The Jacobite movement started when the Stuart King, James II was deposed in 1688.
Parliament, not wanting a Roman Catholic king gave the throne of Great Britain and Ireland to his daughter Mary II and her husband and first cousin William of Orange.
King James and his family left England and went into exile. The Stuarts were not without their supporters, however. There were people who thought that Parliament had no business interfering with the natural line of succession. These people became known as Jacobites – the supporters of James.
Jacobite support was strongest in parts of the Scottish Highlands, lowland northeast Scotland, Ireland, and parts of northern England. In England, support for James came mostly from Northumberland and Lancashire. James also had some supporters in Wales and southwest England.
To be a Jacobite supporter was a very dangerous game. The stakes were high. If you were discovered you would be guilty of treason, and the death penalty would undoubtedly await you. Expressing allegiance, therefore, had to be done covertly through secret rituals, secret symbols, and secret messages.
The Jacobites had many secret symbols, including the sunflower to symbolise loyalty, as a sunflower always follows the sun and moths or butterflies whose emergence from a chrysalis symbolised the hope for the return to power of the Stuart family. The Merovingian bee was adopted by the exiled Stuarts in Europe, and engraved bees are still to be seen on some Jacobite glassware.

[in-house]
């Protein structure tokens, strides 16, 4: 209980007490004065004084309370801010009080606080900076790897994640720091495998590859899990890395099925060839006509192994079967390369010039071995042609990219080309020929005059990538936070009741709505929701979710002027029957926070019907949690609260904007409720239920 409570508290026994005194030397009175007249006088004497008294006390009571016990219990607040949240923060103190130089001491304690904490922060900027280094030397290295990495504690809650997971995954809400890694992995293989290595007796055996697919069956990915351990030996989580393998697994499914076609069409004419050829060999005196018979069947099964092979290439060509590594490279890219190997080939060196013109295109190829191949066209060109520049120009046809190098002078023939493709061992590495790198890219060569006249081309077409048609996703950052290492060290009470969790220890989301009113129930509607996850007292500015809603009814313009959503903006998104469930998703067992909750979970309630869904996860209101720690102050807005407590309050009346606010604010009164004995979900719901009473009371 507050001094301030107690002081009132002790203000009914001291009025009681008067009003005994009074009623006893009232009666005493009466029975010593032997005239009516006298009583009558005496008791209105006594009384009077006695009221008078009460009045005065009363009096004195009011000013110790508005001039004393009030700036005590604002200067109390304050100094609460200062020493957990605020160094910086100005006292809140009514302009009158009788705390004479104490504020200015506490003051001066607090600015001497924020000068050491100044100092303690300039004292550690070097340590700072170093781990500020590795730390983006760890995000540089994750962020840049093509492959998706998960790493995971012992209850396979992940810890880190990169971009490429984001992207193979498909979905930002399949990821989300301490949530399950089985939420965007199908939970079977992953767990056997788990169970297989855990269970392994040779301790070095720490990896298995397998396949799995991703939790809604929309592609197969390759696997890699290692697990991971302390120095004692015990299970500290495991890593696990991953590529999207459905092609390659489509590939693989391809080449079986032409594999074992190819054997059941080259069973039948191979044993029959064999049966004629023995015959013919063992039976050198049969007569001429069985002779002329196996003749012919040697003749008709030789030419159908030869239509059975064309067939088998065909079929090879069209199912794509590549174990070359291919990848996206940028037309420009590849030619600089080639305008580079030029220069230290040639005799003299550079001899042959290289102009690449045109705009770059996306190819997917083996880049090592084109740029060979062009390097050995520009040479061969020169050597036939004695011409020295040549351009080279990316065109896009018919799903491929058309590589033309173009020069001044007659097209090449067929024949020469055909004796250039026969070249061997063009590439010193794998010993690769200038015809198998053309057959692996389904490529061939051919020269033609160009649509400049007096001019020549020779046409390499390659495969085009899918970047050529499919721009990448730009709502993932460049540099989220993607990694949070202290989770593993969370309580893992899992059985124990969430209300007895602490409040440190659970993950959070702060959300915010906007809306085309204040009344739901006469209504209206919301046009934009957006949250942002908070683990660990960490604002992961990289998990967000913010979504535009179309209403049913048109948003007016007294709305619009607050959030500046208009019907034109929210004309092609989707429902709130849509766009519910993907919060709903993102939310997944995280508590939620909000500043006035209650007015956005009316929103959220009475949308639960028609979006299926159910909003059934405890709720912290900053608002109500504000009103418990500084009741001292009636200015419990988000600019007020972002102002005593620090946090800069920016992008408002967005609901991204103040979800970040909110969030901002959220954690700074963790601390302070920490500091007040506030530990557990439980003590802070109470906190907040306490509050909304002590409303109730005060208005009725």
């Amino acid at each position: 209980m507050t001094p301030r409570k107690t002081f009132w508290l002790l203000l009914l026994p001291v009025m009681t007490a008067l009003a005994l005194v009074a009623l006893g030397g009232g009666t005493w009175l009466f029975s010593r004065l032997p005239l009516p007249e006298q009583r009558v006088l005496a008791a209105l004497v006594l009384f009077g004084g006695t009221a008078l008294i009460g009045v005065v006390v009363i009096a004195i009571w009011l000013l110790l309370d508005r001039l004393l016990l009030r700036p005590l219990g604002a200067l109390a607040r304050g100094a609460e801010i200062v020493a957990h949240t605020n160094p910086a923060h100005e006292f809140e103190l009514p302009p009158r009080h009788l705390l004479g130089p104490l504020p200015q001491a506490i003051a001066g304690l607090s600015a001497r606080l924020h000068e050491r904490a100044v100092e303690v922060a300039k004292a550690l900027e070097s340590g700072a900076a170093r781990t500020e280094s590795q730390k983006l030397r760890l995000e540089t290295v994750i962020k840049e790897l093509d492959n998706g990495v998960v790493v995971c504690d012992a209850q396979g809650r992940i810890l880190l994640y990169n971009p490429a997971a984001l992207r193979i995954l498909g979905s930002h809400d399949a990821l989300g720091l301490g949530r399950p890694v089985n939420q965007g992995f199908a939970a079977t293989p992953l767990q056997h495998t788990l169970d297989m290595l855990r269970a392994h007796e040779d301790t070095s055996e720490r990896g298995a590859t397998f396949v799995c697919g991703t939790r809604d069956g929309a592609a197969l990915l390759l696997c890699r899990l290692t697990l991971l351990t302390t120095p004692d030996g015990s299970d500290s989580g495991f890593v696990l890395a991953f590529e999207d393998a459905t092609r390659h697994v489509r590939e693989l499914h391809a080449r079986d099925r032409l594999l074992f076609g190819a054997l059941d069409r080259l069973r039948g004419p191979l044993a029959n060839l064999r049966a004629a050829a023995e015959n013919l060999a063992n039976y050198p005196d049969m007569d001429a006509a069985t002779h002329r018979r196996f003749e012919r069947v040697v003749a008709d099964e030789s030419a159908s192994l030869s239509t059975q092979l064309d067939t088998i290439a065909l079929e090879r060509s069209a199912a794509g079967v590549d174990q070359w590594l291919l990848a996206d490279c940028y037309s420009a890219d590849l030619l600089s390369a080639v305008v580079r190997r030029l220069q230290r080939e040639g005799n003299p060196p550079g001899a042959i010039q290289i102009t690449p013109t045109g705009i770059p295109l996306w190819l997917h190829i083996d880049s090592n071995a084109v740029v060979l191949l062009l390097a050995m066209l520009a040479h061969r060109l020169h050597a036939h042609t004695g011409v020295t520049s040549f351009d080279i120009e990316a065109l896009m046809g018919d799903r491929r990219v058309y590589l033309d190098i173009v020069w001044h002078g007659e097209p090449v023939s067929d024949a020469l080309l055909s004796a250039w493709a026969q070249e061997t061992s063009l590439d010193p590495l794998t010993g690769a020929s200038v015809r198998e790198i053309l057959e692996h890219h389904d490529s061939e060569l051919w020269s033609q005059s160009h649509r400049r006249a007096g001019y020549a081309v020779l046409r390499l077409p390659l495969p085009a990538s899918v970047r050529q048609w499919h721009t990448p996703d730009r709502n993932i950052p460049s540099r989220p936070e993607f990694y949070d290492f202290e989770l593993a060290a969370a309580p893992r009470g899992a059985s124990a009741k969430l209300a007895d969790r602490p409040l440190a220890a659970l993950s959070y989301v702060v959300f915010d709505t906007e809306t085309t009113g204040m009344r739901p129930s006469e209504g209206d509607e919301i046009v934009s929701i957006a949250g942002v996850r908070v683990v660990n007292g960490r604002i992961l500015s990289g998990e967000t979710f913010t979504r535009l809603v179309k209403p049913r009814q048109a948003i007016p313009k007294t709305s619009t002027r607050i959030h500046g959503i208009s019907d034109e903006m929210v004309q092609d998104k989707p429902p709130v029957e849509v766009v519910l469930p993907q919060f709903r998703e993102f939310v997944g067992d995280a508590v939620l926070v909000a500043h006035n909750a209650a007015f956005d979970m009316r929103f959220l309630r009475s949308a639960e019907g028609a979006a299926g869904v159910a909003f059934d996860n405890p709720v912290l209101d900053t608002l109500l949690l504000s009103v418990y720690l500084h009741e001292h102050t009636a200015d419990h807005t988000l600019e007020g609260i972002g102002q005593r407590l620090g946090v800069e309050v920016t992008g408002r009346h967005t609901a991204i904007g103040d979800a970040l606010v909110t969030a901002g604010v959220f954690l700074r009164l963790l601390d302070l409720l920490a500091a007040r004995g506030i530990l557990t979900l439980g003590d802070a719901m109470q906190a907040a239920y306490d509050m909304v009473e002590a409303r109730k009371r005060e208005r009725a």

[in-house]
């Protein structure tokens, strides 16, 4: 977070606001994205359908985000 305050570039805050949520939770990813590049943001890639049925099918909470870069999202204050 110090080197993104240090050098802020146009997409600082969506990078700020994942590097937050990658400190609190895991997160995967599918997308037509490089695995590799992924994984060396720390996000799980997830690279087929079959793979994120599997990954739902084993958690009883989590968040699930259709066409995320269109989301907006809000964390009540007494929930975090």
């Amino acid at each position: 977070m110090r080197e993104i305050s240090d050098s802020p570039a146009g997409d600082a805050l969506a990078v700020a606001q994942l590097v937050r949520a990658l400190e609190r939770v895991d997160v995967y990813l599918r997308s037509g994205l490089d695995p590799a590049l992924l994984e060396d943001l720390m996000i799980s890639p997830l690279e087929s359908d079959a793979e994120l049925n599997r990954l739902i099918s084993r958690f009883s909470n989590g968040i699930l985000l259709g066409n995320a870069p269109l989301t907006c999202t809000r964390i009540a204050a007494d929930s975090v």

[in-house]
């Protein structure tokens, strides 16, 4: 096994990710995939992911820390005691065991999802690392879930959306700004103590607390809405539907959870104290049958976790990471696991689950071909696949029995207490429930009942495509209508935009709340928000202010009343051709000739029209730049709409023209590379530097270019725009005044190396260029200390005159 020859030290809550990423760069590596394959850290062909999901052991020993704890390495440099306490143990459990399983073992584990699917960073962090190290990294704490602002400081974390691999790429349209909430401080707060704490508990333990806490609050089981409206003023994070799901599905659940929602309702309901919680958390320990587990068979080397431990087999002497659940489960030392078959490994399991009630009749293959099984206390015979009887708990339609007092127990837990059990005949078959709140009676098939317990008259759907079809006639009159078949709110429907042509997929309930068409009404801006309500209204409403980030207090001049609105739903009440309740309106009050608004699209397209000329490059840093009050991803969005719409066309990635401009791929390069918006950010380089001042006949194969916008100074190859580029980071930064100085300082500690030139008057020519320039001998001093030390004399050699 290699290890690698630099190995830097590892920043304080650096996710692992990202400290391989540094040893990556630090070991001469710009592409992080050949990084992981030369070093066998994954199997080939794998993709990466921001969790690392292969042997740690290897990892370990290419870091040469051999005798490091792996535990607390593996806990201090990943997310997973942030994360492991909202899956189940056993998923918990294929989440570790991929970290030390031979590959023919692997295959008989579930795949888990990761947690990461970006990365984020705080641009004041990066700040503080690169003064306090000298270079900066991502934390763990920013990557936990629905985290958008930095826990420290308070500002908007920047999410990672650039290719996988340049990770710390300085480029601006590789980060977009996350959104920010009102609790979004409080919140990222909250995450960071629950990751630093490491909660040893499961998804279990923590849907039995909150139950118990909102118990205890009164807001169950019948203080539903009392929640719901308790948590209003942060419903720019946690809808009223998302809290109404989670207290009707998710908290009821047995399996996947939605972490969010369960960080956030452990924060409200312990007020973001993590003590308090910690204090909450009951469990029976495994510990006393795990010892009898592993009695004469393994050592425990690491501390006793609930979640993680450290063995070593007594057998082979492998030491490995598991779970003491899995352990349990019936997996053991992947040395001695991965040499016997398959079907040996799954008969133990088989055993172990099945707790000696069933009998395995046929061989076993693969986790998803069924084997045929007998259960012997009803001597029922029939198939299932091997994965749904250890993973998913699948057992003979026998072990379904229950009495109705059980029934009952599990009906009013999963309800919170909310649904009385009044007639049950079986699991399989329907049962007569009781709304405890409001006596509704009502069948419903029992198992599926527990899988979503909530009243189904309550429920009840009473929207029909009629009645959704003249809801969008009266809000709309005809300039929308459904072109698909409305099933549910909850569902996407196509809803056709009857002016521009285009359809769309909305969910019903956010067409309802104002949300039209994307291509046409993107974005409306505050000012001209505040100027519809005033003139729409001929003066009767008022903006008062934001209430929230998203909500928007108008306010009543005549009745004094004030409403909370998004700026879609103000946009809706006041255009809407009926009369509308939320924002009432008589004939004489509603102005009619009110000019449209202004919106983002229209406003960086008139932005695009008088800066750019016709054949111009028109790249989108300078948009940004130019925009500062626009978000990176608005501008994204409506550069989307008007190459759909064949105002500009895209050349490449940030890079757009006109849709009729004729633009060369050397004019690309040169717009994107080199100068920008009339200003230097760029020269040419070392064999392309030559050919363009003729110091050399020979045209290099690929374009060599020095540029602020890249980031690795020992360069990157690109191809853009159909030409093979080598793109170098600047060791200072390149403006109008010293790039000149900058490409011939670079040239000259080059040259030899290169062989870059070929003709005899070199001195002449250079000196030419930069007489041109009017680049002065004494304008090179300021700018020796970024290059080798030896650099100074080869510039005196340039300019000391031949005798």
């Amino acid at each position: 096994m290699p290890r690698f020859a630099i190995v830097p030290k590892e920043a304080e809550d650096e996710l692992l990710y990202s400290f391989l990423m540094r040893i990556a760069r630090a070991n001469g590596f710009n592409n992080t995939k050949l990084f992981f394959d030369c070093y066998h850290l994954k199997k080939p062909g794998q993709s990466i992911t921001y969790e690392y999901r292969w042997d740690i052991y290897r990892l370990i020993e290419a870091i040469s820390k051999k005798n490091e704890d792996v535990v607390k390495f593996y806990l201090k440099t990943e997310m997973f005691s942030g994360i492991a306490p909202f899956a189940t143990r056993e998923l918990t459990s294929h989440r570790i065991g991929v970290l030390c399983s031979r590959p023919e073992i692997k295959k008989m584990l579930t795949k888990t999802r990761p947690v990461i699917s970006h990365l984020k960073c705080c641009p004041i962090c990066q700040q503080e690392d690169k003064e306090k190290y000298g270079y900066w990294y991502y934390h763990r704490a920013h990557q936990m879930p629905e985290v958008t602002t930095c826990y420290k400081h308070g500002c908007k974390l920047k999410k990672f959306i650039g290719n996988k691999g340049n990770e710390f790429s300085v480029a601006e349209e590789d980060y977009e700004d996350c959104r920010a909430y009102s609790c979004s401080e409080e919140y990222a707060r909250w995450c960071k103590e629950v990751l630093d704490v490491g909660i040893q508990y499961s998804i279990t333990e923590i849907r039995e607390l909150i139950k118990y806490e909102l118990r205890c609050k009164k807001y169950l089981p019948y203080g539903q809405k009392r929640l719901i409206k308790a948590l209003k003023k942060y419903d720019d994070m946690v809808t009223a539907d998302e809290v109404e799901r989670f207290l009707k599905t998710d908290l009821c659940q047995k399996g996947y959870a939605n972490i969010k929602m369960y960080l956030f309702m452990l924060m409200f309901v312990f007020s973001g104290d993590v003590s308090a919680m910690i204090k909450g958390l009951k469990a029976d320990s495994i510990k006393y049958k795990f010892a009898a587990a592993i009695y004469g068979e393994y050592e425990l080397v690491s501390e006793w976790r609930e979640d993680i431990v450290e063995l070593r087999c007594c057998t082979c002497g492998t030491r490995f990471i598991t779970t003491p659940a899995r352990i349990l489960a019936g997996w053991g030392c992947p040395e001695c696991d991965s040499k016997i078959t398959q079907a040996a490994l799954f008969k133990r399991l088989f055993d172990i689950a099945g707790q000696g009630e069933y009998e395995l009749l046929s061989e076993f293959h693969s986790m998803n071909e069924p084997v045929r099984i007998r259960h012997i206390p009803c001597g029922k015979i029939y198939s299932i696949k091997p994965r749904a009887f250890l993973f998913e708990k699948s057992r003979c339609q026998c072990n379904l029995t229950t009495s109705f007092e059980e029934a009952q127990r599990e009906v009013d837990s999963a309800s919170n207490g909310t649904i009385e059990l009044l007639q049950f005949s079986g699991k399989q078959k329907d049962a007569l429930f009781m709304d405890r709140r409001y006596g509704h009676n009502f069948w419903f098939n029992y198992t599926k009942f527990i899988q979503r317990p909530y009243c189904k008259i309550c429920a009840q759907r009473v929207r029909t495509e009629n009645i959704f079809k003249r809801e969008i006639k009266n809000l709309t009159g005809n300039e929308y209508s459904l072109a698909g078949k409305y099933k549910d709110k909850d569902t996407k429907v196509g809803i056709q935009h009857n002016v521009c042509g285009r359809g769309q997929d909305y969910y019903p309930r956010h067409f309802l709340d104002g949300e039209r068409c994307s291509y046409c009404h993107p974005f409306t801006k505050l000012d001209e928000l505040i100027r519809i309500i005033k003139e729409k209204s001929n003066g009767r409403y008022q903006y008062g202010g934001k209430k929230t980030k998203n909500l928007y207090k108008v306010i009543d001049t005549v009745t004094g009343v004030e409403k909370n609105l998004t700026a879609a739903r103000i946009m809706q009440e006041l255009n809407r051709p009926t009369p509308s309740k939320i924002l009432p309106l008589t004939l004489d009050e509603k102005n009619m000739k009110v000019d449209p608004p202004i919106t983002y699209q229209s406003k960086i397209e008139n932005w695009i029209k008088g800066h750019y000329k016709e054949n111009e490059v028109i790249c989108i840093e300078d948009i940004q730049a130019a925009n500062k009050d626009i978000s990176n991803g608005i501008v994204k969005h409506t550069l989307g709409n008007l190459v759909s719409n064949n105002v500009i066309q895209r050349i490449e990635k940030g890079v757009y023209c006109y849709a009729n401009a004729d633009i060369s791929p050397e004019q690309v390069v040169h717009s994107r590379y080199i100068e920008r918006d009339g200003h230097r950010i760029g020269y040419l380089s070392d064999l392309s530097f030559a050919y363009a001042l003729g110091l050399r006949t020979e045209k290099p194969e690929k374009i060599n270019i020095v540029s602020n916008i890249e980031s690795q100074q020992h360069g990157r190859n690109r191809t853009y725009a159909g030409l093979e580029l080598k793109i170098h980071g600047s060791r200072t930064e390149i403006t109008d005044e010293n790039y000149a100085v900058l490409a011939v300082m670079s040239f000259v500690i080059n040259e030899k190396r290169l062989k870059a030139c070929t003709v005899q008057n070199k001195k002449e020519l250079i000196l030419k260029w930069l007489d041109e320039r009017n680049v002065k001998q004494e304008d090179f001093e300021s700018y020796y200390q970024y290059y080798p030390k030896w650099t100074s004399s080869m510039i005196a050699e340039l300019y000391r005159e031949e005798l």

The Jacobite White Cockade
In the years leading up to the Jacobite Rebellion of 1745 Jacobites were forced to meet and plot in secret, and the white rose or white cockade (a flower made from ribbon, often worn on a hat) was a way of identifying those who supported the cause.The emblem of the Jacobites was the White Cockade.
All 69 Scottish Nationalist Party members of parliament wore white roses in their lapels at the swearing-in ceremony of the Scottish parliament a few years back. When asked about the significance of the Nationalists wearing of the white rose Scotland’s First Minister at the time, Alex Salmond, denied that the flower was a reference to the Jacobites. Instead, he cited the poem “The Little White Rose”, written by the Scottish poet Hugh MacDiarmid, and claimed the rose stood for “all of Scotland”. MacDiarmid (1892-1978) was a committed Nationalist. In 1928 he helped found the National Party of Scotland, the forerunner of today’s Scottish National Party.